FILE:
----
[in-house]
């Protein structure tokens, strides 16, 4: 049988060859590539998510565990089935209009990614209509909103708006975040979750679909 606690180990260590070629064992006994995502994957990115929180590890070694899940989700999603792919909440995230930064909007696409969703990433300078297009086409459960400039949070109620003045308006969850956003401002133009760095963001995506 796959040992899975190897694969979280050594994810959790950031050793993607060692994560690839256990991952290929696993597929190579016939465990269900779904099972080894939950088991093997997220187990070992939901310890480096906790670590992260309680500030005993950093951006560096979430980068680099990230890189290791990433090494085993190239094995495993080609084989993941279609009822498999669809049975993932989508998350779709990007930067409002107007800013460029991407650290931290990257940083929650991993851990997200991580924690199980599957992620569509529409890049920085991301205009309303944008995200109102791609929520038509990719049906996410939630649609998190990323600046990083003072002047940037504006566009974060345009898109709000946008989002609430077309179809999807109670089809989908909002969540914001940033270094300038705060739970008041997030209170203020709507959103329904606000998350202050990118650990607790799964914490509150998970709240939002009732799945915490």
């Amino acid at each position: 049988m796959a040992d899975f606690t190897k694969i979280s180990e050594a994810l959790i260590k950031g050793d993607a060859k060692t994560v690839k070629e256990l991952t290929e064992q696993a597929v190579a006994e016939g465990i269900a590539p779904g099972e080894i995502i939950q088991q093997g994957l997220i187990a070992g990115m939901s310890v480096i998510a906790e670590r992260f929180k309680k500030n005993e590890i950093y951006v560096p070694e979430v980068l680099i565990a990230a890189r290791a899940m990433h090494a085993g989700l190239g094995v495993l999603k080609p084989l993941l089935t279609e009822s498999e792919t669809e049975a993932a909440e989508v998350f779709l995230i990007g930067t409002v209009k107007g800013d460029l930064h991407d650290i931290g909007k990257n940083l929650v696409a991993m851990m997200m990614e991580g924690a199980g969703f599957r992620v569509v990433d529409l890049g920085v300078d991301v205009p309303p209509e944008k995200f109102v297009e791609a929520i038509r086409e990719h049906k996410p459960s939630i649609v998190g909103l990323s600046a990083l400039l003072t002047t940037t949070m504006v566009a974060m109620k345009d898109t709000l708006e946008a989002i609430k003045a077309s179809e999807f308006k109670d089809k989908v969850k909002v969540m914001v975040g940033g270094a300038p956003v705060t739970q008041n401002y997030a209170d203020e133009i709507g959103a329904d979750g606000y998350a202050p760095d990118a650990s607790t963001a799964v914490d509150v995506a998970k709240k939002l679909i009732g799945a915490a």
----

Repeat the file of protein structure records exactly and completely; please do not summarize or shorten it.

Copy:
[in-house]
């Protein structure tokens, strides 16, 4: 049988060859590539998510565990089935209009990614209509909103708006975040979750679909 606690180990260590070629064992006994995502994957990115929180590890070694899940989700999603792919909440995230930064909007696409969703990433300078297009086409459960400039949070109620003045308006969850956003401002133009760095963001995506 796959040992899975190897694969979280050594994810959790950031050793993607060692994560690839256990991952290929696993597929190579016939465990269900779904099972080894939950088991093997997220187990070992939901310890480096906790670590992260309680500030005993950093951006560096979430980068680099990230890189290791990433090494085993190239094995495993080609084989993941279609009822498999669809049975993932989508998350779709990007930067409002107007800013460029991407650290931290990257940083929650991993851990997200991580924690199980599957992620569509529409890049920085991301205009309303944008995200109102791609929520038509990719049906996410939630649609998190990323600046990083003072002047940037504006566009974060345009898109709000946008989002609430077309179809999807109670089809989908909002969540914001940033270094300038705060739970008041997030209170203020709507959103329904606000998350202050990118650990607790799964914490509150998970709240939002009732799945915490």
């Amino acid at each position: 049988m796959a040992d899975f606690t190897k694969i979280s180990e050594a994810l959790i260590k950031g050793d993607a060859k060692t994560v690839k070629e256990l991952t290929e064992q696993a597929v190579a006994e016939g465990i269900a590539p779904g099972e080894i995502i939950q088991q093997g994957l997220i187990a070992g990115m939901s310890v480096i998510a906790e670590r992260f929180k309680k500030n005993e590890i950093y951006v560096p070694e979430v980068l680099i565990a990230a890189r290791a899940m990433h090494a085993g989700l190239g094995v495993l999603k080609p084989l993941l089935t279609e009822s498999e792919t669809e049975a993932a909440e989508v998350f779709l995230i990007g930067t409002v209009k107007g800013d460029l930064h991407d650290i931290g909007k990257n940083l929650v696409a991993m851990m997200m990614e991580g924690a199980g969703f599957r992620v569509v990433d529409l890049g920085v300078d991301v205009p309303p209509e944008k995200f109102v297009e791609a929520i038509r086409e990719h049906k996410p459960s939630i649609v998190g909103l990323s600046a990083l400039l003072t002047t940037t949070m504006v566009a974060m109620k345009d898109t709000l708006e946008a989002i609430k003045a077309s179809e999807f308006k109670d089809k989908v969850k909002v969540m914001v975040g940033g270094a300038p956003v705060t739970q008041n401002y997030a209170d203020e133009i709507g959103a329904d979750g606000y998350a202050p760095d990118a650990s607790t963001a799964v914490d509150v995506a998970k709240k939002l679909i009732g799945a915490a």